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Community: The Structure of Belonging by…
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Community: The Structure of Belonging

by Peter Block

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How can a community promote a sense of belonging in its citizens? Community: The Structure of Belonging by Peter Block lays out an ideology for transforming communities and engaging citizens through conversation. The book is challenging to read and is more focused on philosophy than implementation. However, the ideas are worth reading and worth considering as communities continue to struggle with promoting a sense of belonging in all their citizens.

Read my complete review at: http://www.memoriesfrombooks.com/2015/12/community-structure-of-belonging.html ( )
  njmom3 | Dec 14, 2015 |
In-speaking gobbledygook written in breathy prose, reimpregnating normally comprehensible words with new meaning, this tome comes dangerously close to proving George Orwell right. I should have taken the author's advice on page 32, and read no further. ( )
  zappa | Nov 5, 2013 |
Peter Block shows, in his work and his presentations, that it doesn’t take much effort to initiate the process of building and strengthening communities—just a few people willing to gather and cross barriers they don’t normally cross so that ideas flow freely and exchanges strengthen relationships. It's all about engagement—that moment when people are drawn together by a common interest or goal and, in the process, begin to build the sort of communities which result in long-lasting and productive collaborations. "Community" is a concise, well organized, and compelling primer for anyone interested in exploring and understanding how to create, nurture, and facilitate productive communities. ( )
  paulsignorelli | Nov 25, 2010 |
"The future is created one room at a time, one gathering at a time."

In an effort to expand my own knowledge and to become better connected to the concepts that power the field of planning, I read a respectable amount of planning related literature. Most of the literature takes a concept, explains it, provides some examples of how that concept is being used in other places, and then provides a stepping off point for others interested in integrating that concept into the planning efforts within their own jurisdiction. Community is not that book.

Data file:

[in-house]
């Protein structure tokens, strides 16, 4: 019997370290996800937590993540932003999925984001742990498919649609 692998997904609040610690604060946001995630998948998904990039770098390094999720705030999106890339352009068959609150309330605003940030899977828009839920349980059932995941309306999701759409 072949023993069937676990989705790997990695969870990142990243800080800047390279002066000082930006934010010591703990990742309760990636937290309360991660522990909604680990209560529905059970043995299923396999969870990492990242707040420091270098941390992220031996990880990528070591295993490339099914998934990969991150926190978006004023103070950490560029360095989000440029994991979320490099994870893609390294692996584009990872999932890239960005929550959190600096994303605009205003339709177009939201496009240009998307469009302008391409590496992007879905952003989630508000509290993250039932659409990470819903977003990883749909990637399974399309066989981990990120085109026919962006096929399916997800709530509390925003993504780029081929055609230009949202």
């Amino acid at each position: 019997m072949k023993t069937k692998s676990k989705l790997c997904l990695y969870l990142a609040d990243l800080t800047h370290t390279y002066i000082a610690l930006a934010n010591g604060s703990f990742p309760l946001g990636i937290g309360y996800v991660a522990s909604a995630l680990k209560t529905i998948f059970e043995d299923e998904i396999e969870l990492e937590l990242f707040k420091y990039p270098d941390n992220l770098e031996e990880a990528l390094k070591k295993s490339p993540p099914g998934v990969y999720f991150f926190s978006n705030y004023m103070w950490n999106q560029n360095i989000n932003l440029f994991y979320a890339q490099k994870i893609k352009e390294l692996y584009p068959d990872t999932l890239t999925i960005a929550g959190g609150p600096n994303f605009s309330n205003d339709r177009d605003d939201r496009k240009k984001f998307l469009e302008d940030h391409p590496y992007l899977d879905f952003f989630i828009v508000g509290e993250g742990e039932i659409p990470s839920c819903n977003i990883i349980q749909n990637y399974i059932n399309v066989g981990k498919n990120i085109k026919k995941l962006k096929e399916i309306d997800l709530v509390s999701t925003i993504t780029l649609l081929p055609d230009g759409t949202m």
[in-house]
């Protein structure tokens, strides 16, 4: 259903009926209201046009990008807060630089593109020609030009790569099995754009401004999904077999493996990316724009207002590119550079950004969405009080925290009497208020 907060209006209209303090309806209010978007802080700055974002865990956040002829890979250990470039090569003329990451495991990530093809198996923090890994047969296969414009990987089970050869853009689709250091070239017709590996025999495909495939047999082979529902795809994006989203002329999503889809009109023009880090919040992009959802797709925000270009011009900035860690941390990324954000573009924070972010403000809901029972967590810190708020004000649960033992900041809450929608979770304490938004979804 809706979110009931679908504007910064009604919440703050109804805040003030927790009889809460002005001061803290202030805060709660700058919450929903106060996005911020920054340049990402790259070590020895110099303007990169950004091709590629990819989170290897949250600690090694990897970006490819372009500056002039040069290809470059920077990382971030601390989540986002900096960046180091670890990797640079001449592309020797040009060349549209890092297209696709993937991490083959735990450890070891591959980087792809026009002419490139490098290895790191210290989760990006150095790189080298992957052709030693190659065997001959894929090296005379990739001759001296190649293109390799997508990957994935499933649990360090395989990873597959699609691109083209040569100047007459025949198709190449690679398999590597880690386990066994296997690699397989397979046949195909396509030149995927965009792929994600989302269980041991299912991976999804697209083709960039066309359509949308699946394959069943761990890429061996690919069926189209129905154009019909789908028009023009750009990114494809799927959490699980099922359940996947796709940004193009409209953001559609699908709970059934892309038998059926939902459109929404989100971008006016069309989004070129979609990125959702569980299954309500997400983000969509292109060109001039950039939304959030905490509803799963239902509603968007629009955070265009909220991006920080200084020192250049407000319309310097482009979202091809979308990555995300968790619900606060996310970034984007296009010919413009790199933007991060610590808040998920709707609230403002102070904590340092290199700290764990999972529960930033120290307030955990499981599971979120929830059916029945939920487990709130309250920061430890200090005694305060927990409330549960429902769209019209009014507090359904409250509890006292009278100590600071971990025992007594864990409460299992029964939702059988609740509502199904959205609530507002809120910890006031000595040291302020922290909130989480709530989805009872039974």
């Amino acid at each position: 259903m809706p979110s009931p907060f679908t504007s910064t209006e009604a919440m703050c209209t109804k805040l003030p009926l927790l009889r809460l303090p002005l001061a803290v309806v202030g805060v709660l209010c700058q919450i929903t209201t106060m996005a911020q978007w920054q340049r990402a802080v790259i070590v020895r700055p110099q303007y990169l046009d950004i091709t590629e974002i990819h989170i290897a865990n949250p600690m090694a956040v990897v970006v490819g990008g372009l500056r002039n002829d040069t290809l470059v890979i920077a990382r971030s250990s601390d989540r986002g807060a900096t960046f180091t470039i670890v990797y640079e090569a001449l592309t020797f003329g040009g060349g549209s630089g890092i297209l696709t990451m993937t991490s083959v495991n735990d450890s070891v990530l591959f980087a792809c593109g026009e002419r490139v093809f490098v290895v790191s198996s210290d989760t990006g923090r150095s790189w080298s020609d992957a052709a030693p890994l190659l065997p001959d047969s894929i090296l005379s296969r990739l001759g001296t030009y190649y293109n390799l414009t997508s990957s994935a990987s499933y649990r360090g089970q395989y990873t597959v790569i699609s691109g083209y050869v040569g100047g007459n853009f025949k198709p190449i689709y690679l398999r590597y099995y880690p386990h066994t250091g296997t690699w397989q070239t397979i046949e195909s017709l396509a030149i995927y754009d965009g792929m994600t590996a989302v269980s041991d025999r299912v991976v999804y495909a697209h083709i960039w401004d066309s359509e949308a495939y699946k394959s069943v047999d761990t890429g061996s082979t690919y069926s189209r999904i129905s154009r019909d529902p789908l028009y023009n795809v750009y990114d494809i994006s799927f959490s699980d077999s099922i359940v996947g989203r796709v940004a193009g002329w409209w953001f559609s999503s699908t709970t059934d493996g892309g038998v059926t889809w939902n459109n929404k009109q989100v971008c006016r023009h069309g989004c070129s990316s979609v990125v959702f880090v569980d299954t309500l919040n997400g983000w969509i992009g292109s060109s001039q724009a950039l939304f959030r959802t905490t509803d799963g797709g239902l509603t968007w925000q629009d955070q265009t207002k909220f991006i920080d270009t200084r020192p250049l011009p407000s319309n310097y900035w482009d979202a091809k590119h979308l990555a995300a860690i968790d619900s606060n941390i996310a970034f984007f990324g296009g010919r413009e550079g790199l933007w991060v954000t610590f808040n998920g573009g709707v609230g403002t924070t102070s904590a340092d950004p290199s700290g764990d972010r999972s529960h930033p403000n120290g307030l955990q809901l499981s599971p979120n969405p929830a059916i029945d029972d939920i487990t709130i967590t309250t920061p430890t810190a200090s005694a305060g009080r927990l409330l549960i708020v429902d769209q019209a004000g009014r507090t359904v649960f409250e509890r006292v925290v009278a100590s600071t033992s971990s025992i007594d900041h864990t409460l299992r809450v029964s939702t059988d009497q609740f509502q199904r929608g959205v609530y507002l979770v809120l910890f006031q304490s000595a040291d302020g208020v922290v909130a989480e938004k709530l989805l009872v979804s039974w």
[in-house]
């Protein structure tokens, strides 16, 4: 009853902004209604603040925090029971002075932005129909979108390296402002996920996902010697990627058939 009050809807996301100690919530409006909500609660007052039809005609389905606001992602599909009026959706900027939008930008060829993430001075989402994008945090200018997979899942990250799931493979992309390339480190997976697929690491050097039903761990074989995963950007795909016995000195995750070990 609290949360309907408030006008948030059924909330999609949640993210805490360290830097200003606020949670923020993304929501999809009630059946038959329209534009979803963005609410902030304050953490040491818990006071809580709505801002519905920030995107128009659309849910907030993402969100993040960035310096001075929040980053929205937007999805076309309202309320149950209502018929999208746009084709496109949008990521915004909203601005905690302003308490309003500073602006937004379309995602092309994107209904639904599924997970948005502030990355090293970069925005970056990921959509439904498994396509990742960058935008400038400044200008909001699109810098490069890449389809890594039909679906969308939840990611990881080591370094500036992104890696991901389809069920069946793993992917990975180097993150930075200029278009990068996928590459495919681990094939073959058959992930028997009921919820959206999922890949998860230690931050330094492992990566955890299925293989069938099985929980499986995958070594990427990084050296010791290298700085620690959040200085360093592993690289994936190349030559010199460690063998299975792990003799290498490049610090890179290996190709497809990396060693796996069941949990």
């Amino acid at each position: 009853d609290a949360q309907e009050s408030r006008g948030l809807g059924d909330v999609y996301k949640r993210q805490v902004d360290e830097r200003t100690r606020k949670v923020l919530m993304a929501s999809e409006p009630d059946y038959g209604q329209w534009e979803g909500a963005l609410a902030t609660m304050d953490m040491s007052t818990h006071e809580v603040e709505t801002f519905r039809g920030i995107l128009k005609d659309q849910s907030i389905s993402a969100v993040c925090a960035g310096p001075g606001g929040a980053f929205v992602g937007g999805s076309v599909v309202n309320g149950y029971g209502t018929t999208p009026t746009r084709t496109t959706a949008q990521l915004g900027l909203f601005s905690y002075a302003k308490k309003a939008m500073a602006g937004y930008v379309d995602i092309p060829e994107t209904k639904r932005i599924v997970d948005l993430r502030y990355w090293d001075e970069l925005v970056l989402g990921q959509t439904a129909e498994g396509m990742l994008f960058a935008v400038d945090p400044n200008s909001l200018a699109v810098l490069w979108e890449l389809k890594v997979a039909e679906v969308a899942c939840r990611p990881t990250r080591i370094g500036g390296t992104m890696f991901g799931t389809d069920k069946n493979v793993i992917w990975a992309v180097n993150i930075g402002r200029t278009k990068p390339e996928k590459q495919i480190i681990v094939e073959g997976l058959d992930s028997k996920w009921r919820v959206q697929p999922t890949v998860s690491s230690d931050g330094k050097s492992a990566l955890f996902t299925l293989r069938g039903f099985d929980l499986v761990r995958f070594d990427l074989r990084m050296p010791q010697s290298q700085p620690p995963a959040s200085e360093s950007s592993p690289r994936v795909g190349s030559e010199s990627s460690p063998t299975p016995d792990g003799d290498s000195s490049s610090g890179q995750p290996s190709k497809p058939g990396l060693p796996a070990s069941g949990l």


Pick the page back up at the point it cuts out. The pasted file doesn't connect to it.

The author, Peter Block, attempts to create a more transformative dialog related to the concept of community engagement. Rather than tossing out some tried and true ideas that the reader might be looking for more information on, Block presents a more revolutionary narrative. With an extremely calm, collected demeanor Block explains the current situation as it relates to community and then shows how community can become more open, more engaging, and more inclusive. Block's model moves away from the more standard approaches that inevitably fuel the dichotomies often present in our communities today toward a model structured around understanding and belonging. Block also moves away from illustrating a cookie-cutter technique and instead illustrates the broad concepts that we can employee to create this dialog. The reader is granted an opportunity to fill in the appropriate gaps in order to make Block's ideas fit their needs.

Block's ideas of communities lend power to the individuals that occupy them. Citizens have control of their own future and aren't represented by "leaders" in a traditional sense. "In communal transformation, leadership is about intention, convening, valuing relatedness, and presenting choices." Block advocates for leaders that create opportunities to bring people together. Those individuals are "conveners" of meetings and aren't there to direct the conversations taking place, but instead they are there to ensure that the conditions are optimized for the conversations that need to take place.